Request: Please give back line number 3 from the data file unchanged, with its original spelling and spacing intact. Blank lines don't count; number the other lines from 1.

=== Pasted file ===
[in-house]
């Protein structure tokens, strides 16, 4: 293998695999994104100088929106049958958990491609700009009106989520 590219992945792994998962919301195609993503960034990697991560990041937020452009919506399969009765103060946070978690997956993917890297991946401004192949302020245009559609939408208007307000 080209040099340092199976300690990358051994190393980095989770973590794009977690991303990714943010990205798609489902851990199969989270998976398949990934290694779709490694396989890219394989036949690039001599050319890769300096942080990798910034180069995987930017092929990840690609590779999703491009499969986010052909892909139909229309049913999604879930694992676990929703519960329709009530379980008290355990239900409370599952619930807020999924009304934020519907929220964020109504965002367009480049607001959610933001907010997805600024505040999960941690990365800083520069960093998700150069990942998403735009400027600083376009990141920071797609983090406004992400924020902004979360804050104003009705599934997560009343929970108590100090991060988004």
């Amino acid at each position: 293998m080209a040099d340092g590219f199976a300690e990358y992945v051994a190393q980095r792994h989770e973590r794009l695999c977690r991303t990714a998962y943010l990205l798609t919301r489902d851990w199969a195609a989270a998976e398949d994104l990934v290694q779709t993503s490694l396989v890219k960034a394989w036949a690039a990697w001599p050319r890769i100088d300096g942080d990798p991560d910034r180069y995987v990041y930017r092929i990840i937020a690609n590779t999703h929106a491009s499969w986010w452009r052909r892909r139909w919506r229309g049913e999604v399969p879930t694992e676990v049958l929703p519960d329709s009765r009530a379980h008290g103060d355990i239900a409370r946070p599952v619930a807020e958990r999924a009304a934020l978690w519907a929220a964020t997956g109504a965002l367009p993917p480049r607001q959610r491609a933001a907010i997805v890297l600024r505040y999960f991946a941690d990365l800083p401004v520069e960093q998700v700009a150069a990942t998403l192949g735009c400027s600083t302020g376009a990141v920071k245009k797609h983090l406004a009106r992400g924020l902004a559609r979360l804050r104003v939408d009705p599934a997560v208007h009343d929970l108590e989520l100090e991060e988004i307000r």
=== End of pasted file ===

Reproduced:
């Amino acid at each position: 293998m080209a040099d340092g590219f199976a300690e990358y992945v051994a190393q980095r792994h989770e973590r794009l695999c977690r991303t990714a998962y943010l990205l798609t919301r489902d851990w199969a195609a989270a998976e398949d994104l990934v290694q779709t993503s490694l396989v890219k960034a394989w036949a690039a990697w001599p050319r890769i100088d300096g942080d990798p991560d910034r180069y995987v990041y930017r092929i990840i937020a690609n590779t999703h929106a491009s499969w986010w452009r052909r892909r139909w919506r229309g049913e999604v399969p879930t694992e676990v049958l929703p519960d329709s009765r009530a379980h008290g103060d355990i239900a409370r946070p599952v619930a807020e958990r999924a009304a934020l978690w519907a929220a964020t997956g109504a965002l367009p993917p480049r607001q959610r491609a933001a907010i997805v890297l600024r505040y999960f991946a941690d990365l800083p401004v520069e960093q998700v700009a150069a990942t998403l192949g735009c400027s600083t302020g376009a990141v920071k245009k797609h983090l406004a009106r992400g924020l902004a559609r979360l804050r104003v939408d009705p599934a997560v208007h009343d929970l108590e989520l100090e991060e988004i307000r």